7. The Golden Legend. By Jacobus De Voragine. Translated by William Caxton. Edited by F. S. Ellis. 3 vols. Large 4to. Golden type. Borders 5a, 5, 6a and 7. Woodcut title and two woodcuts designed by Sir E. Burne-Jones. 500 copies at five guineas, none on vellum. Dated September 12, issued November 3, 1892. Published by Bernard Quaritch. Bound in half Holland, with paper labels printed in the Troy type.
In July, 1890, when only a few letters of the Golden type had been cut, Mr. Morris bought a copy of this book, printed by Wynkyn de Worde in 1527. He soon afterwards determined to print it, and on September 11th entered into a formal agreement with Mr. Quaritch for its publication. It was only an unforeseen difficulty about the size of the first stock of paper that led to The Golden Legend not being the first book put in hand. It was set up from a transcript of Caxton’s first edition, lent by the Syndics of the Cambridge University Library for the purpose. A trial page was got out in March, 1891, and fifty pages were in type by May 11th, the day on which the first sheet was printed. The first volume was finished, with the exception of the illustrations and the preliminary matter, in October, 1891. The two illustrations and the title (which was the first woodcut title designed by Mr. Morris) were not engraved until June and August, 1892, when the third volume was approaching completion. About half a dozen impressions of the illustrations were pulled on vellum. A slip asking owners of the book not to have it bound with pressure, nor to have the edges cut instead of merely trimmed, was inserted in each copy.
[Pg 272]8. The Recuyell of the Historyes of Troye. By Raoul Lefevre. Translated by William Caxton. Edited by H. Halliday Sparling. 2 vols. Large 4to. Troy type, with table of chapters and glossary in Chaucer type. In black and red. Borders 5a, 5, and 8. Woodcut title. 300 paper copies at nine guineas, 5 on vellum at eighty pounds. Dated October 14, issued November 24, 1892. Published by Bernard Quaritch. Bound in limp vellum.
This book, begun in February, 1892, is the first book printed in Troy type, and the first in which Chaucer type appears. It is a reprint of the first book printed in English. It had long been a favourite with William Morris, who designed a great quantity of initials and ornaments for it, and wrote the following note for Mr. Quaritch’s catalogue: “As to the matter of the book, it makes a thoroughly amusing story, instinct with mediæval thought and manners. For though written at the end of the Middle Ages and dealing with classical mythology, it has in it no token of the coming Renaissance, but is purely mediæval. It is the last issue of that story of Troy which through the whole of the Middle Ages had such a hold on men’s imaginations; the story built up from a rumour of the Cyclic Poets, of the heroic City of Troy, defended by Priam and his gallant sons, led by Hector the Preux Chevalier, and beset by the violent and brutal Greeks, who were looked on as the necessary machinery for bringing about the undeniable tragedy of the fall of the City. Surely this is well worth reading, if only as a piece of undiluted mediævalism.” 2000 copies of a 4to announcement, with specimen pages, were printed at the Kelmscott Press in December, 1892, for distribution by the publisher.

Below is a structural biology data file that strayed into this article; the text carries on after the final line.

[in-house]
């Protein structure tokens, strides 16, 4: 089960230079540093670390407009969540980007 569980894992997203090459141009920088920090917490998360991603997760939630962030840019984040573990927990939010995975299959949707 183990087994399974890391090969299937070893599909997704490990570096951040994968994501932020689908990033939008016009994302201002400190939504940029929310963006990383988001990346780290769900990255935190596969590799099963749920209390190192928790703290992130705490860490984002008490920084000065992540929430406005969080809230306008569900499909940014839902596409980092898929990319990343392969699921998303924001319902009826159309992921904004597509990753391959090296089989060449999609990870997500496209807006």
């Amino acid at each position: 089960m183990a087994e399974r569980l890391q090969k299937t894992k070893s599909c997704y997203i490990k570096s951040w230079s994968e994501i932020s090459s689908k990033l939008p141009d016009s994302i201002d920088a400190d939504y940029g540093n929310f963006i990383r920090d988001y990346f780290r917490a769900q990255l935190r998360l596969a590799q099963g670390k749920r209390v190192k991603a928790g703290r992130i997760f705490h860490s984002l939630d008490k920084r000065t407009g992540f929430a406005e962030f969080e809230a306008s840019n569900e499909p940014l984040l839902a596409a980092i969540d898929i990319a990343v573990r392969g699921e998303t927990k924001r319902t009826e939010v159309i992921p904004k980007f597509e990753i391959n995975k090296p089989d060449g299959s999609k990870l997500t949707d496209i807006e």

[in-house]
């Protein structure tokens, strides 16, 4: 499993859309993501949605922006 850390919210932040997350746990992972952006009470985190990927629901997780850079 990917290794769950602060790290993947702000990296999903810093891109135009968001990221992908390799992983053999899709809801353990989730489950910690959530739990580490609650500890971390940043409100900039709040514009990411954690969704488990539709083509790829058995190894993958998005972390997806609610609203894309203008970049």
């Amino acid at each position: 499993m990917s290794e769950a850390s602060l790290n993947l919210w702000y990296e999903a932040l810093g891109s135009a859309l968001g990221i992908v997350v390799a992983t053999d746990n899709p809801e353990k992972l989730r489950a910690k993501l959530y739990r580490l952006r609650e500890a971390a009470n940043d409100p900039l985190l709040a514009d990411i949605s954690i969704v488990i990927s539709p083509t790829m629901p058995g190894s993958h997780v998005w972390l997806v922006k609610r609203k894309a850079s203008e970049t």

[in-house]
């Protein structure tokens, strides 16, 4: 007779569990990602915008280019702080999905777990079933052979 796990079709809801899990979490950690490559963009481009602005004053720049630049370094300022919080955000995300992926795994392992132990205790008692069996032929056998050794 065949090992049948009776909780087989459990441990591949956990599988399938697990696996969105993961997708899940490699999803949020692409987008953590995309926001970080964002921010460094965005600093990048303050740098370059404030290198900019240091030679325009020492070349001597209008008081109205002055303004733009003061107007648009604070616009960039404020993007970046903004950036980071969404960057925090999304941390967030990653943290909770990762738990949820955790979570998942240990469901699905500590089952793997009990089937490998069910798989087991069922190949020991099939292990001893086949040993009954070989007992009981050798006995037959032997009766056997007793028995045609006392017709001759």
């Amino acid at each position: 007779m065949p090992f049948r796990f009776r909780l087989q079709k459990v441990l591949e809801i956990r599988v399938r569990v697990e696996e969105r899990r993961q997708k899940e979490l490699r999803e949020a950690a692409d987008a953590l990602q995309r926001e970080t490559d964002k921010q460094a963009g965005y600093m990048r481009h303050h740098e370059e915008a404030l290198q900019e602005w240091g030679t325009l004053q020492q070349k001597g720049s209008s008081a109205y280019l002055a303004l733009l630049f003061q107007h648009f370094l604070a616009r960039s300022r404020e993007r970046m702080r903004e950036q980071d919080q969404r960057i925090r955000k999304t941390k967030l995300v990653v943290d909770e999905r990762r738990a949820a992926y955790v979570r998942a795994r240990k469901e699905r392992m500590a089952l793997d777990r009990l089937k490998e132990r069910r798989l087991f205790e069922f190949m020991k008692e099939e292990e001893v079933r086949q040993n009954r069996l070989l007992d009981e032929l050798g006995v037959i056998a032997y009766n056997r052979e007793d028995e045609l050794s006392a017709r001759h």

9. Biblia Innocentium: Being the Story of God’s Chosen People before the Coming of Our Lord Jesus Christ upon Earth. Written anew for children, by J. W. Mackail, Sometime Fellow of Balliol College, Oxford. 8vo. Border 2. 200 on paper at a guinea, none on vellum. Dated October 22, issued December 9, 1892. Sold by Reeves & Turner. Bound in stiff vellum.
This was the last book issued in stiff vellum except Hand and Soul, and the last with untrimmed edges. It was the first book printed in 8vo.